Lisa Lampanelli also one mean journalist

Comedian Lisa Lampanelli should be considered a hero in journalism. She rose to the top — Rolling Stone and Spy magazines — and then she got the hell out of journalism and became rich and famous.

Lampanelli is now known as “The Queen of Mean,” a top-billed star in the biggest venues in America. (She tells jokes at the Palms’ Pearl on Saturday for $59-$71 a ticket.)

But she was so good at journalism, she used her media savvy to manipulate the New York Times.

“I know how to manipulate the press a little bit,” says Lampanelli, who studied post-grad journalism at Harvard.

“Back in the day, I wanted a nickname,” she says. “So I remember getting interviewed by the New York Times, and I planted the whole ‘Queen of Mean’ nickname in the Times.

“And then I was like: ‘The New York Times called me The Queen of Mean.’ So I worked that.”

She also pleases the media by being professional. She is always exactly on time for interviews with me.

“I never keep anyone waiting. I know how that used to be,” she says.

When she was starting out in comedy, she didn’t have a publicist. But she knew how to promote herself and write her own news releases.

“Putting together a few sentences is hard for people” but not for her.

Lampanelli, 51, dumped out of journalism because she got tired of it, and she wanted to be on stage.

“Life is too frickin’ short to stay with something you’re not really excited about anymore, whether it’s a guy, or a chick, or a job,” she says.

“The minute I get sick of comedy, I’m out of there too.“

There is a common denominator in journalism and comedy — economy of words. Or as she puts it:

“Get to the goddamn punch line, especially as a woman comic. You don’t want to be up there — ‘Nah-nah-nah-nah-nah.’

“If men want to hear a woman go on and on and on, they could just stay at home with their horrible wife. So just get to the point, bitch.”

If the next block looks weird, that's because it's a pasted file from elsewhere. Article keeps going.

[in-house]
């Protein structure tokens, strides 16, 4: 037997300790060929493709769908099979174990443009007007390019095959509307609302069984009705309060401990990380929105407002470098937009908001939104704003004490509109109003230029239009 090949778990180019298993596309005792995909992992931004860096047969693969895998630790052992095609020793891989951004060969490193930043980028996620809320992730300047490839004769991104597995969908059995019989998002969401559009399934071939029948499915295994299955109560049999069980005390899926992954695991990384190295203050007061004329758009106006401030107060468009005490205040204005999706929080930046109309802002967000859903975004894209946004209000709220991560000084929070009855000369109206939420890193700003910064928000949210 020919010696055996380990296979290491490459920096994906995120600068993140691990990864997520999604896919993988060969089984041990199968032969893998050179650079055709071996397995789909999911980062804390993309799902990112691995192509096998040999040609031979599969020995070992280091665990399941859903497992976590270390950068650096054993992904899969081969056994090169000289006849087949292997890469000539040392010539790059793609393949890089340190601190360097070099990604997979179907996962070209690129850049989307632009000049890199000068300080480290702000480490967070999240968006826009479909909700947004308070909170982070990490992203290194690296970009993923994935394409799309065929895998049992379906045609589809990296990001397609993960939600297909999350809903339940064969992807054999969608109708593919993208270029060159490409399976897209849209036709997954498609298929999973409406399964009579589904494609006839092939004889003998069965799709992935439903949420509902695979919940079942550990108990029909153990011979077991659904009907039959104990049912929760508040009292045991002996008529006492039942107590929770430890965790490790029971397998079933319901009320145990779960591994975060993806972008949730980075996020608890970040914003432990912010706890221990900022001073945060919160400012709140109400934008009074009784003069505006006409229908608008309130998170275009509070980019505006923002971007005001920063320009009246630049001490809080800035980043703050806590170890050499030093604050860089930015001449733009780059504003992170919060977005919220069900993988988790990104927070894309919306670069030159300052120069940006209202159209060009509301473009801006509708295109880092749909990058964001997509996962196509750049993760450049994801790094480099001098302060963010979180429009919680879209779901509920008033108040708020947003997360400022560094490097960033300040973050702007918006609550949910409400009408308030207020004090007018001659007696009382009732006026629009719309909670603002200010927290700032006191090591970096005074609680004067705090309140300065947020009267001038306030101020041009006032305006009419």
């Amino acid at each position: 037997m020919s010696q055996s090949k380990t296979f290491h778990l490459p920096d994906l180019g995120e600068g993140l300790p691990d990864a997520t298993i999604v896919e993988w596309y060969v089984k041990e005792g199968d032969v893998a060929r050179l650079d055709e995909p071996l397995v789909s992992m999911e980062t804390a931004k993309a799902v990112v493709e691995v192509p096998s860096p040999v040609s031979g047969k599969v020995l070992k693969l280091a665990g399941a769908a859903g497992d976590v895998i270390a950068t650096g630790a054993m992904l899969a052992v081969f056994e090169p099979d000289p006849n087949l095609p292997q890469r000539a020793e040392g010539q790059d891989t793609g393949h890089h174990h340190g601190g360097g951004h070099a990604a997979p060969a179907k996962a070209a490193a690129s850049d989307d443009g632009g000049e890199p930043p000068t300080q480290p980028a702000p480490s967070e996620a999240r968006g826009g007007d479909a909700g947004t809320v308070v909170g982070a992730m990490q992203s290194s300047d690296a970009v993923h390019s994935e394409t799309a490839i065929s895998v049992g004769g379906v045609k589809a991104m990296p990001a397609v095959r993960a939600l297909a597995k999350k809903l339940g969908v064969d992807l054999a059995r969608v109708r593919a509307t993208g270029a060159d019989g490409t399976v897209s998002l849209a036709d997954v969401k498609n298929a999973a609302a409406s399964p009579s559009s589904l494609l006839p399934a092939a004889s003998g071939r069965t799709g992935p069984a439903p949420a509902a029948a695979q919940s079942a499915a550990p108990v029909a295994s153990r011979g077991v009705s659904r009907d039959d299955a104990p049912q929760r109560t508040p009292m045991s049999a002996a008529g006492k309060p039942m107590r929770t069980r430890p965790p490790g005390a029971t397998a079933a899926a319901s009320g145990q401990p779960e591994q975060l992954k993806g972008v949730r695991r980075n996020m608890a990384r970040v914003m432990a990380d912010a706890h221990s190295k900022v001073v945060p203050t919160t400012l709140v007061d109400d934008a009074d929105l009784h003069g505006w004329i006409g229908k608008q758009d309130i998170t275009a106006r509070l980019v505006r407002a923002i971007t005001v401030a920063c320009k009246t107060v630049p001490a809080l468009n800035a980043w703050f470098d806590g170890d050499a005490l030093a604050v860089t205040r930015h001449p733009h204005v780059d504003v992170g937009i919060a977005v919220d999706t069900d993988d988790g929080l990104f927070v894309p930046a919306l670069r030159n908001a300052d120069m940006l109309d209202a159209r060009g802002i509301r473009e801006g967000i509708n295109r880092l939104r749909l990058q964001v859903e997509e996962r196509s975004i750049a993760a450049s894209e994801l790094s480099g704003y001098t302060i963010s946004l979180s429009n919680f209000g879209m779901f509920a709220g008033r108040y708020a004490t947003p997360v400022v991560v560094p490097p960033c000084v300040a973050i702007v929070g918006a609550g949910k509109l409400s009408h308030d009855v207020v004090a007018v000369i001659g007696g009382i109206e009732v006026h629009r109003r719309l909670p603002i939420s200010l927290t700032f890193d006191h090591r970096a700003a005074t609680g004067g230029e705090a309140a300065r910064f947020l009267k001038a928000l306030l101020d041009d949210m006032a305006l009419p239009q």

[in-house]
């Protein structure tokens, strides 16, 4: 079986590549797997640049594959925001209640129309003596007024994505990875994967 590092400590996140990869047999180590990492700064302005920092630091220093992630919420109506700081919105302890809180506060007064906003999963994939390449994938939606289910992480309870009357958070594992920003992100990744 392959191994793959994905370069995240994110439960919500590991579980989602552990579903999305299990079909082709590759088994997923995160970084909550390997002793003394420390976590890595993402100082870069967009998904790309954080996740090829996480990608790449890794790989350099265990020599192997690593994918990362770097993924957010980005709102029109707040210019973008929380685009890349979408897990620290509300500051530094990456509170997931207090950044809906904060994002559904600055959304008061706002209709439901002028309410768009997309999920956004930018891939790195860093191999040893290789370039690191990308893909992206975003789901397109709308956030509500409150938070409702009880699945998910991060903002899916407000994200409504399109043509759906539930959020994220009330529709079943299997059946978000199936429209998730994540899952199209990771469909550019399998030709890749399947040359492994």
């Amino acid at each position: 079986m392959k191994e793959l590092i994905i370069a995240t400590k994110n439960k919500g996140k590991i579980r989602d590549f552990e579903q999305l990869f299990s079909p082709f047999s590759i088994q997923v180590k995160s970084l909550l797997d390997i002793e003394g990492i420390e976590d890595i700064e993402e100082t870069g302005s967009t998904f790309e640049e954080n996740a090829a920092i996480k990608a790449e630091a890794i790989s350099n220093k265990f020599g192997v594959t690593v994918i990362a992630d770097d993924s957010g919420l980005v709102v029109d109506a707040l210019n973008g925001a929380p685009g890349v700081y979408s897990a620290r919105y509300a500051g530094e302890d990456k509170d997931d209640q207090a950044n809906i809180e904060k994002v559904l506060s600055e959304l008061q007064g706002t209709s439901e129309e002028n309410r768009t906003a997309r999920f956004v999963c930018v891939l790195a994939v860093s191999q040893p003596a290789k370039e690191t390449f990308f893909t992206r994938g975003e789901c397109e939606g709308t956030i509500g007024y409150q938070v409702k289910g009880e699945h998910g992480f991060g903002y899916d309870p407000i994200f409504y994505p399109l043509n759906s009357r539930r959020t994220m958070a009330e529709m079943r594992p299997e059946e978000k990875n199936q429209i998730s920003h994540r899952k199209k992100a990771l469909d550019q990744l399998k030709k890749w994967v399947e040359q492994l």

And yet, Lampanelli is not an efficient talker at home.

“With my husband, I’m the same way other women are offstage. So I’m horrible, and long-winded and overly detailed offstage. On stage, I’m like, punch line, punch line. I’m sure he’d appreciate it if I applied some of that economy-of-words to our life.”

This year, Lampanelli is touring and writing a Broadway show about herself.

This weekend, she will give fans 90 minutes of new material about her marriage, her dramatic weight loss and her “post-‘Apprentice’ trauma.”

“The biggest asshole I’ve ever met was Lou Ferrigno. We did ‘The Apprentice’ together,” she says. “He will be the subject of cruel, cruel jokes in Vegas.”

See? She worked a teaser promo of her show into this interview. Smart.


Ron White probably will go shopping in Vegas this weekend because he performs stand-up Friday and Saturday at The Mirage ($84-$106).

White tells me he prefers Strip retailers over the same stores in Beverly Hills.

“In Vegas, they have nice clothes for fat people,” he says. “In Rodeo Drive, they design clothes for waifs, (and) I’ll end up with sunglasses and shoes because that’s the only things that fit.”


Andrew Dice Clay just got a new hotel residency. He will perform at the Hard Rock’s club Vinyl on Thursdays through Sundays, starting on the Thursdays of March 14, March 28, April 11, May 9 and May 23. Tickets cost $68-$112.

Doug Elfman’s column appears Mondays, Tuesdays, Thursdays and Saturdays. He also writes for Neon on Fridays. Email him at He blogs at

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